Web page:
Social scientists and policy makers have long been interested in the causes and consequences of peace and conflict. This handbook brings together contributions from leading scholars who take an economic perspective to study the topic. It includes thirty-three chapters and is divided into five parts: Correlates of Peace and conflict; Consequences and costs of conflict; On the Mechanics of conflict; conflict and Peace in Economic Context; and Pathways of Peace. Taken together, they demonstrate not only how the tools of economics can be fruitfully used to advance our understanding of conflict, but how explicitly incorporating conflict into economic analysis can add substantively to our understanding of observed economic phenomena. Some chapters are largley empirical, identifying correlates of war and peace and quantyfying many of the costs of conflict. Others are more theoretical, exploring a variety of mechanisms that lead to war or are more conducive to peace.
This innovative text offers a novel understanding of relations between the economic and the cultural. The book shows how cultural products are produced, marketed and sold in an increasingly global economy. Chapters examine the emergence of truly global cultural products and the strategies of global cultural players such as Sony. Throughout, the book illustrates that contemporary cultural goods and services are inextricably bound up with economic processes of production, circulation and exchange.
In "Public Goods, Public Gains", Link and Scott discuss the systematic application of alternative evaluation methods to estimate the social benefits of publicly-financed research and development (R&D). The authors argue that economic theory should be the guiding criterion for any method of program evaluation because it focuses attention on the value and the opportunity costs of the program. The evaluation methods discussed and illustrated are both economics and, for comparison, non-economics based. The book is motivated by four foundation chapters that discuss government's role in innovation from the perspective of economic theory, review public accountability issues from both a constitutional and an historical perspective, overview systematic approaches to program evaluation, and describe the evaluation metrics typically used. Four case studies illustrate the four alternative evaluation approached discussed. These case studies are for the U.S. Advanced Technology Program's intramural research awards program, the U.S. National Institute of Standards and Technology's research on wavelength references for optical fiber communications, the U.S. Malcolm Balridge National Quality Award, and the Advanced Technology Program's focused program on the integration of manufacturing applications.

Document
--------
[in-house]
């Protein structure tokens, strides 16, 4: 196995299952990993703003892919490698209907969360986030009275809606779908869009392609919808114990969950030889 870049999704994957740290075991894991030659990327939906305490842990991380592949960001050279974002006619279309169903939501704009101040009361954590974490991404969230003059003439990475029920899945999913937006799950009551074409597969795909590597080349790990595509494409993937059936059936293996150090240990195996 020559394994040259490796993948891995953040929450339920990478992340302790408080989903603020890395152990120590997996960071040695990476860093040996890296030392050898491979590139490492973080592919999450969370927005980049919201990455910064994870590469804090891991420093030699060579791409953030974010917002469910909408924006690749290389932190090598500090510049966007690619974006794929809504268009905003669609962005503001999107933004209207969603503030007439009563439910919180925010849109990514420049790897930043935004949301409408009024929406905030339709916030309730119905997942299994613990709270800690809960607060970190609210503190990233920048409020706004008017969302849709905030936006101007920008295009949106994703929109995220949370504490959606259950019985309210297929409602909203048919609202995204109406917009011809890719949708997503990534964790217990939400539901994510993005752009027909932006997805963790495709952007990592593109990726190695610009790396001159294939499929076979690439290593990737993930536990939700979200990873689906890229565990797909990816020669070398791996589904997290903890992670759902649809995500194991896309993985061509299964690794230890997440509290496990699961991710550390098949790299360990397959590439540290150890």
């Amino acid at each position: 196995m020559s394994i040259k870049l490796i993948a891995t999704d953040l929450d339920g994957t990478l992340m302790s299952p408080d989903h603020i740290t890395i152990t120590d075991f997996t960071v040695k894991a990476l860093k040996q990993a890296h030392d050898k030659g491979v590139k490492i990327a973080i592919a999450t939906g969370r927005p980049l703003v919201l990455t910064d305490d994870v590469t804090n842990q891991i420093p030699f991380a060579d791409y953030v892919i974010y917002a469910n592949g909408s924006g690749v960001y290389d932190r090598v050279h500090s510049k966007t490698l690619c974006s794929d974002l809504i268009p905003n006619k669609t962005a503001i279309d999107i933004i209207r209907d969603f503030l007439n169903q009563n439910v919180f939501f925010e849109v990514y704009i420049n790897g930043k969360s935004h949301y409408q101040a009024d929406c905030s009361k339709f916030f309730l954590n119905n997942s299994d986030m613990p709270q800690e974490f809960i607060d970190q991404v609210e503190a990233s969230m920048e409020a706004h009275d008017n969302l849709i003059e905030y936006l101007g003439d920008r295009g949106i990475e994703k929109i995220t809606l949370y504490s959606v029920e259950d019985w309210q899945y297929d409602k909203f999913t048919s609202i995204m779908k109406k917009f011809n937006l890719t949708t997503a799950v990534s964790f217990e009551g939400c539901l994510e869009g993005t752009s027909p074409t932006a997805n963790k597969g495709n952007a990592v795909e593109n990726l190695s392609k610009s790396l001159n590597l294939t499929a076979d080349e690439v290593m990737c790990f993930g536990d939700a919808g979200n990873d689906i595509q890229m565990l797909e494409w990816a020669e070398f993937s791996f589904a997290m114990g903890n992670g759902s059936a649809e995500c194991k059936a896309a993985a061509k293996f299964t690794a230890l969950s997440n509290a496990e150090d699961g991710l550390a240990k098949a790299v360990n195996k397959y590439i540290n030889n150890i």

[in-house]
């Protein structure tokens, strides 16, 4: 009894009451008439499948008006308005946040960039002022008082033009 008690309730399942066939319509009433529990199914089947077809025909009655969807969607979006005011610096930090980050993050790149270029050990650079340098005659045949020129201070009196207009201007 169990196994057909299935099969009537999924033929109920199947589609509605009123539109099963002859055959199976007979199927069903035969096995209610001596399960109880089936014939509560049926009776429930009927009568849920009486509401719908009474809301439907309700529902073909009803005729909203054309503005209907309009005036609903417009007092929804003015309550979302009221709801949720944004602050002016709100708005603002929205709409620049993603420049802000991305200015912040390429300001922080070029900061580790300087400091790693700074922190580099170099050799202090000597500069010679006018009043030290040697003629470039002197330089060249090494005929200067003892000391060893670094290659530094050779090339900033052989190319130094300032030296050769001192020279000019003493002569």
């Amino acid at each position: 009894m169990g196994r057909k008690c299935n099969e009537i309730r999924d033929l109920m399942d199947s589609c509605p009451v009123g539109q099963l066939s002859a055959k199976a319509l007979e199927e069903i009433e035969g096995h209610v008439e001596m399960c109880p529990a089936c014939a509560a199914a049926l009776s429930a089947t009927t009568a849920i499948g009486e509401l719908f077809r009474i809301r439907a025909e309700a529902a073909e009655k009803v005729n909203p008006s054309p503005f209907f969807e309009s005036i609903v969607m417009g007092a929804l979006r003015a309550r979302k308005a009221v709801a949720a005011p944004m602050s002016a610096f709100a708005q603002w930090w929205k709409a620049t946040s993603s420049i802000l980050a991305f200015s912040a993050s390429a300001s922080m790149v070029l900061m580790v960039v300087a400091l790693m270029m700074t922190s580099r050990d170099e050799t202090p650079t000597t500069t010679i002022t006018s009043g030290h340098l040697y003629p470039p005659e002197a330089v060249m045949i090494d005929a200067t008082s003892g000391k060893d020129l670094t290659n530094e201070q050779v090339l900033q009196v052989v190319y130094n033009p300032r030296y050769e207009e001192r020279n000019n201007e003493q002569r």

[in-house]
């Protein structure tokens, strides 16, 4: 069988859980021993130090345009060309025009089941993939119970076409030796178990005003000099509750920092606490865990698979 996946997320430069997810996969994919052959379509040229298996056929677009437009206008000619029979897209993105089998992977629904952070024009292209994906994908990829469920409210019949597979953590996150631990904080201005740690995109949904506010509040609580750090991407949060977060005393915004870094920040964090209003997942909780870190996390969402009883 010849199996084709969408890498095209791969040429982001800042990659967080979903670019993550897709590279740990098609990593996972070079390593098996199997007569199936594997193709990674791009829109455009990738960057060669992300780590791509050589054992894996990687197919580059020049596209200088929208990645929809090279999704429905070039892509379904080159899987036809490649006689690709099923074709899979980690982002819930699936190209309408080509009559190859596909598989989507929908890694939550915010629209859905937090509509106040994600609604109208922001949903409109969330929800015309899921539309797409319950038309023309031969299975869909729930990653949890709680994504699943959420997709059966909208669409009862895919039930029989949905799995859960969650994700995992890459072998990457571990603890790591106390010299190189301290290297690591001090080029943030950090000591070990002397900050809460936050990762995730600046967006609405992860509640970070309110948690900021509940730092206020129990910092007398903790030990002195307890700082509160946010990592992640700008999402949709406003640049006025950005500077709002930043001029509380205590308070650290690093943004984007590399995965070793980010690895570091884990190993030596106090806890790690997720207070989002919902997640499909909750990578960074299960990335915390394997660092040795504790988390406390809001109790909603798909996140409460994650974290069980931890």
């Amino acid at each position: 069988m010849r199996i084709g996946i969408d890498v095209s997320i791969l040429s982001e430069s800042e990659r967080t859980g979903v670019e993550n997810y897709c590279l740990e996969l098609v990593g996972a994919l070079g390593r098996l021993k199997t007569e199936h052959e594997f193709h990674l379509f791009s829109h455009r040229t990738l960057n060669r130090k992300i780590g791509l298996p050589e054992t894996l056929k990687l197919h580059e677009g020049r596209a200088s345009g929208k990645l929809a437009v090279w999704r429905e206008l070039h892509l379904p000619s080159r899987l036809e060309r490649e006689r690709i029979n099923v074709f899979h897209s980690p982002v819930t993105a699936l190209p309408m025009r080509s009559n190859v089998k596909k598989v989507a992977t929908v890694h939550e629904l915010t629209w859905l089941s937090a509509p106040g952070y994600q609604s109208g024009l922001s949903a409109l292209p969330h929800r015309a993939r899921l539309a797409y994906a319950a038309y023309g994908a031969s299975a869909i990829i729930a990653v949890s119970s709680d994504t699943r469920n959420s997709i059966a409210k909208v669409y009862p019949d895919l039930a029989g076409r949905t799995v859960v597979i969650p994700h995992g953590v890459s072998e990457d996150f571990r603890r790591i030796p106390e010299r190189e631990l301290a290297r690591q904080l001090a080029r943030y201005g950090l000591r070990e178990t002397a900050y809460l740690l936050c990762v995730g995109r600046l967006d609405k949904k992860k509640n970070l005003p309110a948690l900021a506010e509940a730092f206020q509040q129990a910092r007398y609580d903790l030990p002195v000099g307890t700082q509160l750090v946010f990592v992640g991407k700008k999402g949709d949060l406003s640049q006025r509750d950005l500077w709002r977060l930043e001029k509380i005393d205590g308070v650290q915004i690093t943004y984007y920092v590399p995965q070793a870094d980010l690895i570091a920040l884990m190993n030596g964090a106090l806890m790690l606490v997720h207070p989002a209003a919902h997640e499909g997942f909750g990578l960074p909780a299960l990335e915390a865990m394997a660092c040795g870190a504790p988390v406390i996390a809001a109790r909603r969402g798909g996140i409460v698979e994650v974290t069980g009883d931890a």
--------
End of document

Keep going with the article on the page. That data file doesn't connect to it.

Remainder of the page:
Drawing on the author's extensive and varied research, this book provides readers with a firm grounding in the concepts and issues across several disciplines including economics, nutrition, psychology and public health in the hope of improving the design of food policies in the developed and developing world. Using longitudinal (panel) data from India, Bangladesh, Kenya, the Philippines, Vietnam, and Pakistan and extending the analytical framework used in economics and biomedical sciences to include multi-disciplinary analyses, Alok Bhargava shows how rigorous and thoughtful econometric and statistical analysis can improve our understanding of the relationships between a number of socioeconomic, nutritional, and behavioural variables on a number of issues like cognitive development in children and labour productivity in the developing world. These unique insights combined with a multi-disciplinary approach forge the way for a more refined and effective approach to food policy formation going forward. A chapter on the growing obesity epidemic is also included, highlighting the new set of problems facing not only developed but developing countries. The book also includes a glossary of technical terms to assist readers coming from a variety of disciplines.